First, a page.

Meeting called to discuss plan to demolish Ryan Gainey’s Decatur homeRyan Gainey
This story has been updated.
A proposal to demolish the Decatur home of the late Ryan Gainey, a world-famous gardener, has prompted a special meeting of Decatur’s Historic Preservation Commission.
The home’s current owner, Teresa Parrish, said her intention was to preserve the property but a termite infestation has made that goal impossible. She said the home on Emerson Avenue is “not a viable structure.”
“It can’t be renovated,” she said. “It would be very cost prohibitive if it could be done.”
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The Historic Preservation Commission will hold a special meeting this evening, Feb. 7, at 6:30 p.m. at Decatur City Hall, located at 509 North McDonough Street. The meeting, which will be focused on discussing the future of Gainey’s home, is open to the public.
Parrish was Gainey’s neighbor for years and they became close friends. Gainey was a world-famous Decatur gardener and designer, a gifted eccentric who also loved Jack Russell terriers. He also owned a property in Lexington, Ga. He was staying there in July 2016 when a fire broke out. Gainey rushed inside with a garden hose in an attempt to save his dogs and did not return. Gainey and his dogs died and his Lexington home was destroyed. His home in Decatur was also in bad shape. Earlier in 2016 a large tree fell on it, leaving it uninhabitable.
The fate of Gainey’s house and cottage-style garden – which had been featured on garden tours, in books, magazines, and was used to film “The Odd Life of Timothy” Green in 2011 – became the subject of speculation. A few people suggested the city of Decatur buy it and preserve it in some way. City Manager Peggy Merriss said the city didn’t have the expertise or resources to maintain it properly.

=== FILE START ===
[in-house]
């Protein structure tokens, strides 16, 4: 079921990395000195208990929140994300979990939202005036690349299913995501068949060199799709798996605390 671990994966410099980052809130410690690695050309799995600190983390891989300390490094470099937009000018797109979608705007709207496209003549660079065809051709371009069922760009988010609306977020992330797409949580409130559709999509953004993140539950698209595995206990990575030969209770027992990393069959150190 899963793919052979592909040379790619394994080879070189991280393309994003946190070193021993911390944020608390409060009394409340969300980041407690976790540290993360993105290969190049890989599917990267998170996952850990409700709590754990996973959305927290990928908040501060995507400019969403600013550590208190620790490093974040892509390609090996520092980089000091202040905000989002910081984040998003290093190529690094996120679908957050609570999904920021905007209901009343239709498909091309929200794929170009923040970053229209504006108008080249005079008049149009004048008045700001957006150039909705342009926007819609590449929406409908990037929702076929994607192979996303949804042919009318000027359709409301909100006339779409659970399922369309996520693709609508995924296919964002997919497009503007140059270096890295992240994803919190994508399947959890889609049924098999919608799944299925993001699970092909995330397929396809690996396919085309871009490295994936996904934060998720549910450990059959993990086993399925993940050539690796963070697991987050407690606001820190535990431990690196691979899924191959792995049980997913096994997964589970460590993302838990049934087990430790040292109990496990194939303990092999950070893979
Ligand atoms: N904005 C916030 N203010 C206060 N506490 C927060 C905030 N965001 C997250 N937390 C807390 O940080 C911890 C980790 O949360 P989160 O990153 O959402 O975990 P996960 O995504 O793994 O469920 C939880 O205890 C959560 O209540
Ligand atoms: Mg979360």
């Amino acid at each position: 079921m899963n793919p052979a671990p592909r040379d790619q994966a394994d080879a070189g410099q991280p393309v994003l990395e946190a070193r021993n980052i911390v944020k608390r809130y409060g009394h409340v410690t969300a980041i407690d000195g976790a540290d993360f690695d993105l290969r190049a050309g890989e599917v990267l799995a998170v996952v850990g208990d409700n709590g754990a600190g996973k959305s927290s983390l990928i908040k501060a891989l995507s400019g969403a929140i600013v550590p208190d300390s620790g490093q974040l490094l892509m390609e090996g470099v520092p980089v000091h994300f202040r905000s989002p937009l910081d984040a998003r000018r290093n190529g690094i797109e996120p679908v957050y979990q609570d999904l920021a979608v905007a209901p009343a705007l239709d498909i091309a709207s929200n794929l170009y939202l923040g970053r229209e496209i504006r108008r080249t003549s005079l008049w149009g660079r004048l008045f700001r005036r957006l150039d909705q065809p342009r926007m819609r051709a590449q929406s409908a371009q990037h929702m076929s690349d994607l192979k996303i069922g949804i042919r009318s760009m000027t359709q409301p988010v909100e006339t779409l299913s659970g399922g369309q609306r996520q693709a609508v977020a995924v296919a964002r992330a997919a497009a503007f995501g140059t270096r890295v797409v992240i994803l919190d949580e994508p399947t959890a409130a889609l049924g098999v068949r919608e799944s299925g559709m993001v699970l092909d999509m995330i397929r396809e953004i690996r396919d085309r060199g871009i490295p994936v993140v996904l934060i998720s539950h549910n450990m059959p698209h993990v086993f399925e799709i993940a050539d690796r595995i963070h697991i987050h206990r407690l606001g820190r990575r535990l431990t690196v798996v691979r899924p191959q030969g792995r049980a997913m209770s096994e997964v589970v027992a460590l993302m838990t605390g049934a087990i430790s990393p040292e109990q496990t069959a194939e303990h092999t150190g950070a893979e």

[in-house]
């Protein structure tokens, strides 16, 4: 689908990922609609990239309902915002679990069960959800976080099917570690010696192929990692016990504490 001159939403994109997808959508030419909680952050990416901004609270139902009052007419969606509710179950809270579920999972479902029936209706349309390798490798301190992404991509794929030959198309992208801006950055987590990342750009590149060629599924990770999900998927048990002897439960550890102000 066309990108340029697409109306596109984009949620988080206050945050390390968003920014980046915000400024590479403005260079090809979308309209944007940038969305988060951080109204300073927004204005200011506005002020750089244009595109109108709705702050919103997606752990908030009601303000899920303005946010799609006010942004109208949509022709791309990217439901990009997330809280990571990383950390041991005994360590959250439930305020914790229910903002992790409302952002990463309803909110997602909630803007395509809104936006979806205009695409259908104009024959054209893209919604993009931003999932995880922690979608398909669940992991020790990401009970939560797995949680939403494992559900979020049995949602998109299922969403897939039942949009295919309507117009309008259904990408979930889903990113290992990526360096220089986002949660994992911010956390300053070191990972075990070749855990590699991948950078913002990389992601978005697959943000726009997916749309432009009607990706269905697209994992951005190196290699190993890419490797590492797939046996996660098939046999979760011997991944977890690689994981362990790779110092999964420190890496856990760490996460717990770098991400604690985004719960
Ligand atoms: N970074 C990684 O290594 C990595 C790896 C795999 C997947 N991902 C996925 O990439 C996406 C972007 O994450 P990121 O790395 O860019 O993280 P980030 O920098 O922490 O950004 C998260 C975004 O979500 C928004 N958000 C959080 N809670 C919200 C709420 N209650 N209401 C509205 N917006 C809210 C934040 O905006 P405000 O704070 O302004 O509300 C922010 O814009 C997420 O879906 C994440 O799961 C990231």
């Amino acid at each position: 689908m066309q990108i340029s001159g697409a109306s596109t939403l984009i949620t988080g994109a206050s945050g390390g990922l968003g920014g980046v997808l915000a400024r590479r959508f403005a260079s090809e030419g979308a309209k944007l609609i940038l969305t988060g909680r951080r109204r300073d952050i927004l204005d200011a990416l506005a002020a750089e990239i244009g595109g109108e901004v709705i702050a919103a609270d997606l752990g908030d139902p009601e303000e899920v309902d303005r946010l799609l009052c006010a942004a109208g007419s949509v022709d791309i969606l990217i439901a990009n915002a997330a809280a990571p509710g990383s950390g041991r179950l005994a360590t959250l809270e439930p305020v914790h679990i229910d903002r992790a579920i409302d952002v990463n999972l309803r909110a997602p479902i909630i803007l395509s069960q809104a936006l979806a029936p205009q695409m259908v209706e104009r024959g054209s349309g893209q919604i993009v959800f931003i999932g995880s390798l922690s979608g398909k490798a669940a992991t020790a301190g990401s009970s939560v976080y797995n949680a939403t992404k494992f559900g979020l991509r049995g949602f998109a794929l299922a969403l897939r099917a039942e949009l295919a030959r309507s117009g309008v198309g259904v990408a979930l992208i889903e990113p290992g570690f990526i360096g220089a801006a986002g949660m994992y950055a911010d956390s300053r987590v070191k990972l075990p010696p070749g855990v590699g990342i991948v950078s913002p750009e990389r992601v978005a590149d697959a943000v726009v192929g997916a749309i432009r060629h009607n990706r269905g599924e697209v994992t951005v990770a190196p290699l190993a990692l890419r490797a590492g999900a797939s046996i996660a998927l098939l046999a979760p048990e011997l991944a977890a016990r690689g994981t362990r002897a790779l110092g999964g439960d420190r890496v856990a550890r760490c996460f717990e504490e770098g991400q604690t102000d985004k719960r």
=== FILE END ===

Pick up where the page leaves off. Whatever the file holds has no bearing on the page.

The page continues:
Gainey left his home to Parrish in his will. Parrish, who did not have a background in gardening, pledged to learn and to preserve the home. But during the renovation process, she discovered the termite infestation, she said.
“Demolition is definitely not what we wanted to do,” she said. “It’s not what we set out to do. At this, point based on experts in field, I think this is the best option.”
Chad Stogner, a long-time friend of Gainey’s who owns The Marlay House property in Decatur, said he had hoped Decatur would step in to preserve the property. Now he hopes that the Historic Preservation Commission can work with Parrish to save any historic piece of the property that can still be saved, specifically the historic greenhouses and green house foundations on the property.
“It should be a moment for the community to pause,” Stogner said. “All of the magical spaces in Decatur have kind of disappeared. I’m one of the last hold outs of weirdness in Decatur. I think [Teresa Parrish is] going to do her best. I have misgivings about it, but I don’t begrudge her.”
Parrish plans to construct a new house in a similar style and color as the original. She said the new exterior will be brick instead of permastone, which allowed moisture and termites to get into the house. She said she will attend the meeting at the request of the city’s Historic Preservation Commission. The property itself does not have an official historic designation, but prior to the discovery of termites, Parrish said she was considering obtaining one.
Parrish said she is trying to do what she thinks is best for the property.
“There’s always a lot of people in the room when you’re making decisions about this property,” she said. “It’s not easy.”
Here is the public notice for the Feb. 7 meeting:
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